Dir/scr: Andrew Haigh. UK. 2015. 93mins
A gently devastating snapshot of a loving yet subtly fractured relationship in its twilight years, Andrew Haigh’s wonderfully performed 45 Years is an elegant and restrained film that dwells on how an apparently happy union can be tormented by an echo from the past. Delicate, thoughtful and moving, the film cements Haigh’s reputation as one of the leading lights of British cinema, with him drawing out award-deserving performances from his veteran leads Charlotte Rampling and Tom Courtenay.
Shot with an easy grace with production design perfectly reflecting the lives of this ordinary English couple, the film scores well in all production aspects.
The film, which screened in competition at the Berlin Film Festival and is set for release in the UK in the summer, is the follow-up to Haigh’s critically acclaimed 2011 film Weekend, which – in complete contrast – dwelt on a barely-begun gay relationship that may not even go beyond the two days of its title.
His new film, adapted from David Constantine’s short story In Another Country, instead depicts the relationship between a couple in the few days before they are staging their 45th wedding anniversary with a party. Where Weekend was about passion and the prospect of new love, 45 Years focuses on how a bond of decades can still be threatened and eroded by irrational worries, jealousies and emotional landmines, despite best intentions all round.
The notion of memories – and how photographs and imagery capture them – runs through 45 Years as this couple have been together for a long time struggle to cling onto what held them together. Beautifully observed, gently amusing and often performed with emphasis on the small things in life rather than any major dramatic incident, its focus on retrospective jealousy is an unusual and intriguing one…and offers an absorbing story that comes up with some gently profound truths.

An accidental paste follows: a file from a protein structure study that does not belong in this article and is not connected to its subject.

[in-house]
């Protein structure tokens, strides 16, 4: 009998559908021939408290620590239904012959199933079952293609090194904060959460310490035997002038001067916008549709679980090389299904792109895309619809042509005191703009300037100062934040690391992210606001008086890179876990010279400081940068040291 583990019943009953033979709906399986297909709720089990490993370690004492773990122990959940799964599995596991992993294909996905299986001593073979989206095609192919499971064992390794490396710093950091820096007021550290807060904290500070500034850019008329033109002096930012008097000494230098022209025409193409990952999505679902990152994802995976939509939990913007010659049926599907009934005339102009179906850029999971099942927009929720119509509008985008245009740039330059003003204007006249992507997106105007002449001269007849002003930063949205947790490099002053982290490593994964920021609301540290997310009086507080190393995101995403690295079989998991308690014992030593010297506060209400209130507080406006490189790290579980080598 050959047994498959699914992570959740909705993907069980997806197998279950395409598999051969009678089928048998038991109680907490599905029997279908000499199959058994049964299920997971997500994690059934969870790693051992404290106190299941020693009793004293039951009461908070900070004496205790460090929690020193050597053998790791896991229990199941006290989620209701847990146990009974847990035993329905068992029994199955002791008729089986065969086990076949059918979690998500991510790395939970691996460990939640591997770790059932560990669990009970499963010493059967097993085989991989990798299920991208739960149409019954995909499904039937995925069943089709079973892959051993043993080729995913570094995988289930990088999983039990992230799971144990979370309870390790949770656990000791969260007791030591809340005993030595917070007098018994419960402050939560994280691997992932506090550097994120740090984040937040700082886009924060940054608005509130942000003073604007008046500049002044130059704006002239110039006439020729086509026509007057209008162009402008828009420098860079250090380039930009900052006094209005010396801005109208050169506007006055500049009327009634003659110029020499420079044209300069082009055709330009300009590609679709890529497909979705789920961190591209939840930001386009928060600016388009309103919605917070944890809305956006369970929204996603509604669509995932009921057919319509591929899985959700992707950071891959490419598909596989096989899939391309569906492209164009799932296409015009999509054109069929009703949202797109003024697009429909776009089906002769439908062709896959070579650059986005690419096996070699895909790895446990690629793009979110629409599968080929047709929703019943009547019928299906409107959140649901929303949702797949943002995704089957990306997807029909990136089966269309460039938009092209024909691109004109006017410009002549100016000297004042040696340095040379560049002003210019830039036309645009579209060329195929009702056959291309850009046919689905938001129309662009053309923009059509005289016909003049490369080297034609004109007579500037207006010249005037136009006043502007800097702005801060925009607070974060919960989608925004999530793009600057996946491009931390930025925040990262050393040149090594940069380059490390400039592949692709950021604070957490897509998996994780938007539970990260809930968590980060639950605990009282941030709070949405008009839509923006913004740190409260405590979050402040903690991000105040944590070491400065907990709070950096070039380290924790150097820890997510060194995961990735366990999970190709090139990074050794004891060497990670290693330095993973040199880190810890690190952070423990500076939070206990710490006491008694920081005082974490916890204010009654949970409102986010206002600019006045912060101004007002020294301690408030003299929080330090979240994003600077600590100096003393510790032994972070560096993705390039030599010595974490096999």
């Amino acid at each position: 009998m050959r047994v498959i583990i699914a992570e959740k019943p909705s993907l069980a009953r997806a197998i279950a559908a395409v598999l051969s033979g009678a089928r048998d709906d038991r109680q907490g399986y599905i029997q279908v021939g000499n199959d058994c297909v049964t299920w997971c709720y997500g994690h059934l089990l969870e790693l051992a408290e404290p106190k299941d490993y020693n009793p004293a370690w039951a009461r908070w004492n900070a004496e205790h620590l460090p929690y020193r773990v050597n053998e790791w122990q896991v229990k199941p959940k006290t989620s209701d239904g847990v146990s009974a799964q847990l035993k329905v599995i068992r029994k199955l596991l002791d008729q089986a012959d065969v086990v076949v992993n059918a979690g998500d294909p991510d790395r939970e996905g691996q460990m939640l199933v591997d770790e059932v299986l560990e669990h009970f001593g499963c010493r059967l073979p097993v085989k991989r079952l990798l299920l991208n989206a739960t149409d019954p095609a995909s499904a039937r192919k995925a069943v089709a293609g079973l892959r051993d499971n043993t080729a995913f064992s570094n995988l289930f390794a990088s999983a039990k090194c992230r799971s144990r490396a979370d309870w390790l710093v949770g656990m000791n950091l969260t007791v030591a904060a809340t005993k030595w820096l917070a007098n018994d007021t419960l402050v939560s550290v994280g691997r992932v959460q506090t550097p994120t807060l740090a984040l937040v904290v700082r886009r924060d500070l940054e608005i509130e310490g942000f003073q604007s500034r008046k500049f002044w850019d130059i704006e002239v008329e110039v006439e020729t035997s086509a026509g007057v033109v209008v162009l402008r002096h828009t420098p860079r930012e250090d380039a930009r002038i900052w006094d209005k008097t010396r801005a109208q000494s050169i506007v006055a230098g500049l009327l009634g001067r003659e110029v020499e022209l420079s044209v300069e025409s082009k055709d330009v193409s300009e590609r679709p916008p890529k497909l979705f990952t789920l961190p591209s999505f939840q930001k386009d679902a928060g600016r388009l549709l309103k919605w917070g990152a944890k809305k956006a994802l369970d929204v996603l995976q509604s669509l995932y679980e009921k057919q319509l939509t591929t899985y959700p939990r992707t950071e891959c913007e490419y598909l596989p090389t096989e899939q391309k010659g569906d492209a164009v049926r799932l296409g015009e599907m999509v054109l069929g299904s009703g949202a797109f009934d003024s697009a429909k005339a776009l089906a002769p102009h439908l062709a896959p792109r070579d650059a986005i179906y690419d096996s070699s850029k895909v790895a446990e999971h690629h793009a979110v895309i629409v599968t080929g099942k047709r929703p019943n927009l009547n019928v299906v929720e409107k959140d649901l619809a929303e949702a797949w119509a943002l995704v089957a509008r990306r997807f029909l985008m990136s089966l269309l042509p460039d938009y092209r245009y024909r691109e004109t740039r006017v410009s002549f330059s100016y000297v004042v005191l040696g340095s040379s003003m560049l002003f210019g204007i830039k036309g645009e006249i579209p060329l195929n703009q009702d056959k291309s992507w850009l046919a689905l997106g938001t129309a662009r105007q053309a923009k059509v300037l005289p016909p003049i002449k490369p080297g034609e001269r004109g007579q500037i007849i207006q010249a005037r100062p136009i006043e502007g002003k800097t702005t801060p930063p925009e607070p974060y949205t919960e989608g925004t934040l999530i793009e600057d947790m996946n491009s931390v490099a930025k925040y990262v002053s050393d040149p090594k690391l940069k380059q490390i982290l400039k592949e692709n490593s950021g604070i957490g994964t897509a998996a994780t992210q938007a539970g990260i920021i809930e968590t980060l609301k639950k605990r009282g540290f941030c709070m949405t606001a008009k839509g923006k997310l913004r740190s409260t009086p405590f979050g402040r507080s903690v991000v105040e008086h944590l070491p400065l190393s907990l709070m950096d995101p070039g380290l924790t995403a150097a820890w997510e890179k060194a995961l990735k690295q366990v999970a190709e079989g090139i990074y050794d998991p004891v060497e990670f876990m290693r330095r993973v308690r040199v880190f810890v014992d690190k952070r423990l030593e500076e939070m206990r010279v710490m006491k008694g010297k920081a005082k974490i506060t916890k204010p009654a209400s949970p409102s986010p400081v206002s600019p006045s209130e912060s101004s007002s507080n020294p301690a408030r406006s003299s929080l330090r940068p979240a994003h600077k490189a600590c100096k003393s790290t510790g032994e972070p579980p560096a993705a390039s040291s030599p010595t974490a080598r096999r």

Retired and living a warm and pleasant existence, Kate (Rampling) and Geoff (Courtenay) share an easy bond. He reads, listens to the radio and always promises to finally fix their broken toilet, while she is busy taking their dog for a walk, pottering into their local town and preparing for their 45th wedding anniversary party. They have the easy verbal shorthand of a couple who know each other very well, but a letter from Switzerland throws an emotional bomb into their relationship.
He receives a note that is a reminder of life before Kate. The body of Katya, his previous girlfriend, who died in a walking accident in Switzerland 50 years before has finally been found in a glacier. There is no hint at foul play, but the contained and restrained Kate finds it increasingly hard to deal with Geoff’s emotional remembrances of Katya and his feelings for her (as she puts it, Geoff “gets over-passionate about things”) despite that fact it all happened before she first met him.
Her initial response is measured (as she says, “I can hardly be cross with something that happened before we existed, can I?”) but she starts to fixate on slight changes in Geoff’s behaviour; heads into their loft to look at slides of Katya; worries about what he will say in his speech at their anniversary party and allows a vulnerability to take over her. The story is set over a week and culminates in their party, where, with their friends gathered around them, Kate still has the look of a woman haunted by doubt and alone in her worries.
The casting of two such strong and identifiable British actors gives the film is sense depth and strength. Both were icons of the British youth culture of the 1960s and when Geoff tells Kate “you were a bloody knockout” it is easy to recall Rampling as the beautiful young model and actress of the swinging sixties. She replies “you were so cool”, which subliminally associates to Courtenay’s rebellious charm in early films such as Billy Liar and The Loneliness Of The Long Distance Runner.
Shot with an easy grace with production design perfectly reflecting the lives of this ordinary English couple, the film scores well in all production aspects. A strand running through the story about them choosing the music for their party – they favour the likes of Young Girl; Happy Together and I Only Want To Be With You – subtly balances the romantic intentions of youth with the realities of a relationship that changes and is tested over the years.
Production companies: The Bureau, Film4, BFI, Creative England
International sales: The Match Factory, www.the-match-factory.com
Producer: Tristan Goligher
Executive producers: Christopher Collins, Lizzie Francke, Sam Lavender, Tessa Ross, Richard Holmes, Louisa Dent, Philip Knatchbull
Cinematography: Lol Crawley
Editor: Jonathan Alberts
Production designer: Sarah Finlay
Main cast: Charlotte Rampling, Tom Courtenay, Geraldine James. Dolly Wells, David Sibley, Sam Alexander